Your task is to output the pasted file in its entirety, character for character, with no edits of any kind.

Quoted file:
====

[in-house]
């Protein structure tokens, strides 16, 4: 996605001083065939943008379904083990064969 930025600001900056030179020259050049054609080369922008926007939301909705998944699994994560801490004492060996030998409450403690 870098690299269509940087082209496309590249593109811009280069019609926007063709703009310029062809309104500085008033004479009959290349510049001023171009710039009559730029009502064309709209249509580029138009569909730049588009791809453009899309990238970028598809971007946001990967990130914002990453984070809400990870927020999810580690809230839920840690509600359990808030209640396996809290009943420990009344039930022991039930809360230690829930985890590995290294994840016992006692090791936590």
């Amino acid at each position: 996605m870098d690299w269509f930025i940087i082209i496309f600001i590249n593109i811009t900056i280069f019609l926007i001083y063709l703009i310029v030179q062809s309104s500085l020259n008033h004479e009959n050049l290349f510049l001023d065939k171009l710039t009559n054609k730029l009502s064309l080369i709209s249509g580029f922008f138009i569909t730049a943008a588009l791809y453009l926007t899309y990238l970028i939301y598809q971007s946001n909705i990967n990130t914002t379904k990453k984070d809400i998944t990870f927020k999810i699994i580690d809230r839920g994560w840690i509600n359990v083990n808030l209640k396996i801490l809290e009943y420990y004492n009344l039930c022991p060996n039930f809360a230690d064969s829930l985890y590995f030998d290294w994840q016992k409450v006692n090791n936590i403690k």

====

[in-house]
């Protein structure tokens, strides 16, 4: 996605001083065939943008379904083990064969 930025600001900056030179020259050049054609080369922008926007939301909705998944699994994560801490004492060996030998409450403690 870098690299269509940087082209496309590249593109811009280069019609926007063709703009310029062809309104500085008033004479009959290349510049001023171009710039009559730029009502064309709209249509580029138009569909730049588009791809453009899309990238970028598809971007946001990967990130914002990453984070809400990870927020999810580690809230839920840690509600359990808030209640396996809290009943420990009344039930022991039930809360230690829930985890590995290294994840016992006692090791936590």
């Amino acid at each position: 996605m870098d690299w269509f930025i940087i082209i496309f600001i590249n593109i811009t900056i280069f019609l926007i001083y063709l703009i310029v030179q062809s309104s500085l020259n008033h004479e009959n050049l290349f510049l001023d065939k171009l710039t009559n054609k730029l009502s064309l080369i709209s249509g580029f922008f138009i569909t730049a943008a588009l791809y453009l926007t899309y990238l970028i939301y598809q971007s946001n909705i990967n990130t914002t379904k990453k984070d809400i998944t990870f927020k999810i699994i580690d809230r839920g994560w840690i509600n359990v083990n808030l209640k396996i801490l809290e009943y420990y004492n009344l039930c022991p060996n039930f809360a230690d064969s829930l985890y590995f030998d290294w994840q016992k409450v006692n090791n936590i403690k």